Crumbs From the Corner: Adventures in Woolgathering

Saturday, January 12, 2008

Paddle Your Own Canoe

"You've got to love many and trust a few,
do as well as you can do,
give everybody what you think they're due
and always paddle your own canoe."

-an old proverb, also words sung by Charlie McGettigan in the song 'Paddle Your Own Canoe.'

I did not lay so much as a fingernail on a computer until I was nineteen and my brother brought one home to us. It was Christmas time and the house was cosy, lit with prismatic and shimmering coloured lights around a roaring fireplace.
It was a happy, magical time when we got that computer: within hours my brother and I had discovered a sample of "Prince of Persia," a popular game, on a disc that accompanied the wondrous machine. Precisely because it was the very first video game we ever played, it still holds an air of wistfulness for me when I recall how our mouths verily hung open in awe and our eyes widened to the size of teacups as we discovered the colours, the sounds and the various actions we could cause the animated figure to perform.
A few years on, and I know now that many children take possession of computers by the time they can walk. It was not that way for us and every new element we came to learn on the prodigious piece of technology was another memory for the bank of nostalgia.
Ah, but when I discovered the joys of e-mail my entire world took off like a galloping horse.
One of my first thrills was setting myself up with an address and developing my skills at contacting people who heretofore had not known of me. At the time, I was listening repeatedly to an album called "Family Matters" by Charlie McGettigan. The words he sang were thoughtful and gentle and particularly at that time in my life I treasured the lines "don't be nervous/do your best/you're as good as all the rest/the world is out there waiting/just for you."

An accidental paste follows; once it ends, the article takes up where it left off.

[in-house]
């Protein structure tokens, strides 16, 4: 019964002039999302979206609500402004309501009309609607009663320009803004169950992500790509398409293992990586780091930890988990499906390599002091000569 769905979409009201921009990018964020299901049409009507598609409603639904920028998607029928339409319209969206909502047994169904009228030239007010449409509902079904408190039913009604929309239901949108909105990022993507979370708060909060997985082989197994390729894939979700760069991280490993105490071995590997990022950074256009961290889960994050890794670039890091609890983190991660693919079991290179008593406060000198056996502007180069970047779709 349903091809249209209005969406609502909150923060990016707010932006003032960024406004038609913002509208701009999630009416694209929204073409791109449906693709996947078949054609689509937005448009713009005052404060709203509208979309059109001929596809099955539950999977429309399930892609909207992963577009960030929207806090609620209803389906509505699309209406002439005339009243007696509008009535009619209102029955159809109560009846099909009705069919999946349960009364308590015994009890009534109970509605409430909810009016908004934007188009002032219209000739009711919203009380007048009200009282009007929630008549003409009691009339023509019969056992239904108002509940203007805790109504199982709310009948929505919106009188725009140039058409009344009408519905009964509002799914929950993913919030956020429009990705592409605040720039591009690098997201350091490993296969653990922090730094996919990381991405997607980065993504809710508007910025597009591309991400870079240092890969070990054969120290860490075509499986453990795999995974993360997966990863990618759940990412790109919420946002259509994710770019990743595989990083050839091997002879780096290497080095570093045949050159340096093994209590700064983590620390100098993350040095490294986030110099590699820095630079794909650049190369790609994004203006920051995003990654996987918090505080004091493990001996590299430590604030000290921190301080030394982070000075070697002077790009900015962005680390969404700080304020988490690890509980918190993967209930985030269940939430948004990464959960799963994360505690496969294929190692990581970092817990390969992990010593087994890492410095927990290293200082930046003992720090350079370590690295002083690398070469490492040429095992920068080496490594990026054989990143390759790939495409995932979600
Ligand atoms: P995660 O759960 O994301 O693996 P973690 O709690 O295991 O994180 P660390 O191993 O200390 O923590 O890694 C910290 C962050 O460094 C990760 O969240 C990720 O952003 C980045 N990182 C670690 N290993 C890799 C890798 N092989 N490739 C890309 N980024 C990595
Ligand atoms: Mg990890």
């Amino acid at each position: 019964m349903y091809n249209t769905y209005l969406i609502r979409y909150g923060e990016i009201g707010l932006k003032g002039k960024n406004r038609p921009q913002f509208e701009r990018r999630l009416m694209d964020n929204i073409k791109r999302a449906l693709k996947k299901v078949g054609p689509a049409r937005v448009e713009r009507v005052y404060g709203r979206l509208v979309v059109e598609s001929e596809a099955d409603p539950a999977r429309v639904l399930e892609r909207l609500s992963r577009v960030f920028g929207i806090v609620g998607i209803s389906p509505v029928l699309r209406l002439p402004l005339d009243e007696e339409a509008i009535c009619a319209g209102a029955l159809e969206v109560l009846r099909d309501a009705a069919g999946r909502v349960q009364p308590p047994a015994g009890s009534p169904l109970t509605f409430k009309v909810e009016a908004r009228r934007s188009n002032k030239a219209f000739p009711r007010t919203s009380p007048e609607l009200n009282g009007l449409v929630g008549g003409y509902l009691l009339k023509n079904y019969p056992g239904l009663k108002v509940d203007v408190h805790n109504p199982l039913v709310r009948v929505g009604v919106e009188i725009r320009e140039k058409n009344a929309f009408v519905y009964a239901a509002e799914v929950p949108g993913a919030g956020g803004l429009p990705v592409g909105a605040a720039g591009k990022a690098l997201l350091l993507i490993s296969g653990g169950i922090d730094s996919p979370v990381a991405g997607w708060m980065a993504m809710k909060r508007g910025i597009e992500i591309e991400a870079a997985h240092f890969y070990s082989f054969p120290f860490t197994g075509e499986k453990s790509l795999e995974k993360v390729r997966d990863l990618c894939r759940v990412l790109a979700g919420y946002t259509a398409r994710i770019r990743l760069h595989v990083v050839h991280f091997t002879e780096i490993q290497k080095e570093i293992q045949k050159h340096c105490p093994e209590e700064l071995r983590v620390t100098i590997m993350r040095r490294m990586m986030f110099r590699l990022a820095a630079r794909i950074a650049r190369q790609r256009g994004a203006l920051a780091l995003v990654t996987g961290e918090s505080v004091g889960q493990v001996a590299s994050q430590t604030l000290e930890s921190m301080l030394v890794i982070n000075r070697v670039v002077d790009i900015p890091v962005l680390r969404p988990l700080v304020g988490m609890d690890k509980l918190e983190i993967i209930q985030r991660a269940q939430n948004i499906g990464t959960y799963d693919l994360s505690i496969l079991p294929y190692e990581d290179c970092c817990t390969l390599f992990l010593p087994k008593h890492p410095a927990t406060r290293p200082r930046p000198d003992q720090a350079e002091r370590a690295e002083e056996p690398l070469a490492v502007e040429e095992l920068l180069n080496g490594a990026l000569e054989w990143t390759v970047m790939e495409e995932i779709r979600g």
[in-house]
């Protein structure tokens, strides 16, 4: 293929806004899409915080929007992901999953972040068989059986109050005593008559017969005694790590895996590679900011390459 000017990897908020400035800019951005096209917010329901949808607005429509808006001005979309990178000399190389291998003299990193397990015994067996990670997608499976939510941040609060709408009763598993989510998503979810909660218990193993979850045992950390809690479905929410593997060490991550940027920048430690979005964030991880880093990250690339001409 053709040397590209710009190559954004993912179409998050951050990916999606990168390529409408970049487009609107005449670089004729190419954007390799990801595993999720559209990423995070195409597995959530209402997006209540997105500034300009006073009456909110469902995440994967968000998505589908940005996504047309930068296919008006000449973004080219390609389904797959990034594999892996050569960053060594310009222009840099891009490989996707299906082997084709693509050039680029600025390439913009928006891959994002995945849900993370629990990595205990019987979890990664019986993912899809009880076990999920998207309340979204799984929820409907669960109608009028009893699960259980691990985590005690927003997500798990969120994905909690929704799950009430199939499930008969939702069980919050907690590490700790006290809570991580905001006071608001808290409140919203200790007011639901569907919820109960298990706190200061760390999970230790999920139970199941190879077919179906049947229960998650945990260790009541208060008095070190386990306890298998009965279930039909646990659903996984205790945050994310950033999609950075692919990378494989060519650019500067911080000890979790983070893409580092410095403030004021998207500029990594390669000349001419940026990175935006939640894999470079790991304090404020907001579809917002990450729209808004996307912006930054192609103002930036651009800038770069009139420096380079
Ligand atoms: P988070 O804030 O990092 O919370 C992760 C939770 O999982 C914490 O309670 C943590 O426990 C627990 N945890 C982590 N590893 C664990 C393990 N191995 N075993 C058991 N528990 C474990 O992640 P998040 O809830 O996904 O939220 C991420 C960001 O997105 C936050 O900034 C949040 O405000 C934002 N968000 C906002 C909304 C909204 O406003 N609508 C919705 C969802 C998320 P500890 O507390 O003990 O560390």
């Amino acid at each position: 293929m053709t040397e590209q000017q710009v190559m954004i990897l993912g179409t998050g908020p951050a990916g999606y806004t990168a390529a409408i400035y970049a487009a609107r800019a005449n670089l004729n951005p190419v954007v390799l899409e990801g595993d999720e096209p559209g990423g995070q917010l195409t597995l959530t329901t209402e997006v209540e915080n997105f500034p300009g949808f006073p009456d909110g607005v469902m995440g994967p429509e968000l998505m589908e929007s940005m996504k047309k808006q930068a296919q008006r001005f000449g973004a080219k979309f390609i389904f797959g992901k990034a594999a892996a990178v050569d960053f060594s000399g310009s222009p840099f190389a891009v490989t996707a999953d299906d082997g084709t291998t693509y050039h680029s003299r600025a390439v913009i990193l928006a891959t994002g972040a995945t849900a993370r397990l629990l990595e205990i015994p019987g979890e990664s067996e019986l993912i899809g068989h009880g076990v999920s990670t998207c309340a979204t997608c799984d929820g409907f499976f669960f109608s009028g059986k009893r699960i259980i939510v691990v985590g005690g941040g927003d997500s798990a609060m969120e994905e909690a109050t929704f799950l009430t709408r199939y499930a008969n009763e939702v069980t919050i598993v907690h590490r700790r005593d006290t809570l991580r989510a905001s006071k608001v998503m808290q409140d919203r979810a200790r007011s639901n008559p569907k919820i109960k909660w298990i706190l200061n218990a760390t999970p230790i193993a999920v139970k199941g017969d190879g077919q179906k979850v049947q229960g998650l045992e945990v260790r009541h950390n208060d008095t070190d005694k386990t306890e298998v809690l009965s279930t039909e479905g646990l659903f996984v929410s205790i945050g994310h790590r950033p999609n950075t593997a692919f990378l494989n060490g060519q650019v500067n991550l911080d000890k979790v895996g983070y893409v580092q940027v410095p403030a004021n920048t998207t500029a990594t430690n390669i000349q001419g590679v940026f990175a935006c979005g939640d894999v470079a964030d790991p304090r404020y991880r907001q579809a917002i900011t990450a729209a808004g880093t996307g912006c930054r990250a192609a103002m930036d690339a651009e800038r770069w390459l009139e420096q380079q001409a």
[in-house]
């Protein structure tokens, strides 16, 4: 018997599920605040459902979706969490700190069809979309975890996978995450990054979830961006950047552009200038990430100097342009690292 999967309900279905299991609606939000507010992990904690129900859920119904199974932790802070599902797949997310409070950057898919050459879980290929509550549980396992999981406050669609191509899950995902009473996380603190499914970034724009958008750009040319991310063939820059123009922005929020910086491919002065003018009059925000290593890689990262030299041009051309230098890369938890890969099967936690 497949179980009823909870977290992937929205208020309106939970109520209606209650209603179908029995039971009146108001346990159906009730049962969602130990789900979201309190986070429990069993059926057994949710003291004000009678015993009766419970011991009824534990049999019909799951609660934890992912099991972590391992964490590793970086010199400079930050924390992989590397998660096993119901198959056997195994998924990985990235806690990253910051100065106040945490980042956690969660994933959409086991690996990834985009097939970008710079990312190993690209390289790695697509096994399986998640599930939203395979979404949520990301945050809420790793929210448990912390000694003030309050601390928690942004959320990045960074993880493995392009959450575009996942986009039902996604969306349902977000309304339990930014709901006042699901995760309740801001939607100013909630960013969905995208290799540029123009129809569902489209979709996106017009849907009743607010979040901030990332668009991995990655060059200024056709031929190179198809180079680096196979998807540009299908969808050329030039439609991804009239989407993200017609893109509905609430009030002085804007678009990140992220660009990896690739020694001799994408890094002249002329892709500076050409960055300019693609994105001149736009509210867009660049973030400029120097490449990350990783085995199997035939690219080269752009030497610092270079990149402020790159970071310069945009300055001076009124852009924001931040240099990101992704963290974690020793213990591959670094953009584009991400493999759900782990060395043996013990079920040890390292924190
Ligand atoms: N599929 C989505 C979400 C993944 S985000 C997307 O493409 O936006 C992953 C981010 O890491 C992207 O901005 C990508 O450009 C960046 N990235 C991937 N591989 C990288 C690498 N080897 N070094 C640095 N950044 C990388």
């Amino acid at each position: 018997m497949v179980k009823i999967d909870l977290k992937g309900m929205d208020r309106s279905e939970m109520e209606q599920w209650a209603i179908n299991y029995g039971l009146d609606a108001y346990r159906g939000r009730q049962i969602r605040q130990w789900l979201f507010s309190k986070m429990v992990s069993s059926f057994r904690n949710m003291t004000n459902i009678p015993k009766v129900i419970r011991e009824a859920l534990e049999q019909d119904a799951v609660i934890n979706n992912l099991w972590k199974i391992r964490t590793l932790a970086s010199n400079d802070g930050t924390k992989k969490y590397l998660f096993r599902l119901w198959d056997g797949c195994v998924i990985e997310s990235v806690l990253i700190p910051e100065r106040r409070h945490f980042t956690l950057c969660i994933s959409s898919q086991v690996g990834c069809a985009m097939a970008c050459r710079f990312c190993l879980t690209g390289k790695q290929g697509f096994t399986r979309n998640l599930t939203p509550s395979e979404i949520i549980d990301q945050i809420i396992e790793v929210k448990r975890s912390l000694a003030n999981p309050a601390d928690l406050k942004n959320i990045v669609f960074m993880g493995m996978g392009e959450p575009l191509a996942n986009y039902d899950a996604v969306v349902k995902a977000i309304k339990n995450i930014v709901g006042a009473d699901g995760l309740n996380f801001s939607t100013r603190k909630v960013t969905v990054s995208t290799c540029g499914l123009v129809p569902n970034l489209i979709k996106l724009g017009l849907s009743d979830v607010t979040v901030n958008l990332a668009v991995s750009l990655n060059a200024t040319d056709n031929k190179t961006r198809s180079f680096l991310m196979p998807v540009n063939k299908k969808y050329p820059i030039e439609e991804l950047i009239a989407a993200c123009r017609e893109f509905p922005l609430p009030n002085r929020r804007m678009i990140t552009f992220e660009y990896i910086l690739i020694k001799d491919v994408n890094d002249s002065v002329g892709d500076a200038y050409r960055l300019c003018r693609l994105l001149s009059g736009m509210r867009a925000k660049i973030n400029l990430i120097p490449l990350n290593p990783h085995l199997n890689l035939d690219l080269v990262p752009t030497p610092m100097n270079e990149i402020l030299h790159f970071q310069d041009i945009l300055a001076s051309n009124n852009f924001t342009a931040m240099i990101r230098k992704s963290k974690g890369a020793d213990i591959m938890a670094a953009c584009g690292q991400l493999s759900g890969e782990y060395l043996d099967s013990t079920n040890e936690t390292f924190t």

I decided that one of my very first e-mails would be to Charlie McGettigan himself. My mother had related many a time over the years how she once attended a concert of his and to her delight received a polite kiss from the singer after the show.
Naturally I had to make mention of that. I told him that I loved the album and jested that he must, surely, remember my mother from a concert he performed more than ten years previously.
I felt inspired by a great measure of bravery as I wrote the e-mail, a mere couple of months after using a computer for the first time. I wrote it, I think, not for a response- I was far too shy to think of that possibility- but for some character building and to improve my social skills.
Less than a week later, I was astonished beyond words by an e-mail I received. Charlie McGettigan had responded to me and made a wonderful, witty joke that he of course remembered my mother, and I was to be sure to say hello to her.
I was flabbergasted. The e-mail process worked, but more to the point, it showed me that well-known people could be polite and very ordinary human beings. Which proved, in turn, that polite and ordinary human beings could become anything they wanted to be.
That was all I needed to hear.

No comments:

Please look around, explore my writing, leave a crumb:
I welcome comments and thoughts.